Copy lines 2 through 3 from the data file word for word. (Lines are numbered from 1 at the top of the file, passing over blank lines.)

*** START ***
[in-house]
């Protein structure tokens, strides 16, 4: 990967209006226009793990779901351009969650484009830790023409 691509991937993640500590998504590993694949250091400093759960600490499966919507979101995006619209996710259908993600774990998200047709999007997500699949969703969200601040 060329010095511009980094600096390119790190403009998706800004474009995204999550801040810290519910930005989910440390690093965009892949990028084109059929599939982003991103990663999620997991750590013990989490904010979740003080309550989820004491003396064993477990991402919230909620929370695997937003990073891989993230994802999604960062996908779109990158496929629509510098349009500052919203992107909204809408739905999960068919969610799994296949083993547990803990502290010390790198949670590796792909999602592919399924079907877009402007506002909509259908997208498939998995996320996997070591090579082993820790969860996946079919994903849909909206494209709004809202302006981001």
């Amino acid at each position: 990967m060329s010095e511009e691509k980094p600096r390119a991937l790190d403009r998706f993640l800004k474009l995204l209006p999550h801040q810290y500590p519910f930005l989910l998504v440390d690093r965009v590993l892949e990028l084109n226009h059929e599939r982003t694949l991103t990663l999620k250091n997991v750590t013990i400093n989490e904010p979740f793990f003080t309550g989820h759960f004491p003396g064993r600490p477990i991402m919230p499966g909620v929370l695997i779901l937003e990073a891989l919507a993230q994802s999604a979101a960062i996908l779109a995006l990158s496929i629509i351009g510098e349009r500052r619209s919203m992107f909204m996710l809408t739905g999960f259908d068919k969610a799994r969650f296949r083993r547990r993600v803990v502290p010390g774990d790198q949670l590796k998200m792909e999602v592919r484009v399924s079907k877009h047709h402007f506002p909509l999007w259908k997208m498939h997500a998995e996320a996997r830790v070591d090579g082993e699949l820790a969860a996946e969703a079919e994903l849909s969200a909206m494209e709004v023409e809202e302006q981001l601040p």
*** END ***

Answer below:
């Protein structure tokens, strides 16, 4: 990967209006226009793990779901351009969650484009830790023409 691509991937993640500590998504590993694949250091400093759960600490499966919507979101995006619209996710259908993600774990998200047709999007997500699949969703969200601040 060329010095511009980094600096390119790190403009998706800004474009995204999550801040810290519910930005989910440390690093965009892949990028084109059929599939982003991103990663999620997991750590013990989490904010979740003080309550989820004491003396064993477990991402919230909620929370695997937003990073891989993230994802999604960062996908779109990158496929629509510098349009500052919203992107909204809408739905999960068919969610799994296949083993547990803990502290010390790198949670590796792909999602592919399924079907877009402007506002909509259908997208498939998995996320996997070591090579082993820790969860996946079919994903849909909206494209709004809202302006981001």
């Amino acid at each position: 990967m060329s010095e511009e691509k980094p600096r390119a991937l790190d403009r998706f993640l800004k474009l995204l209006p999550h801040q810290y500590p519910f930005l989910l998504v440390d690093r965009v590993l892949e990028l084109n226009h059929e599939r982003t694949l991103t990663l999620k250091n997991v750590t013990i400093n989490e904010p979740f793990f003080t309550g989820h759960f004491p003396g064993r600490p477990i991402m919230p499966g909620v929370l695997i779901l937003e990073a891989l919507a993230q994802s999604a979101a960062i996908l779109a995006l990158s496929i629509i351009g510098e349009r500052r619209s919203m992107f909204m996710l809408t739905g999960f259908d068919k969610a799994r969650f296949r083993r547990r993600v803990v502290p010390g774990d790198q949670l590796k998200m792909e999602v592919r484009v399924s079907k877009h047709h402007f506002p909509l999007w259908k997208m498939h997500a998995e996320a996997r830790v070591d090579g082993e699949l820790a969860a996946e969703a079919e994903l849909s969200a909206m494209e709004v023409e809202e302006q981001l601040p």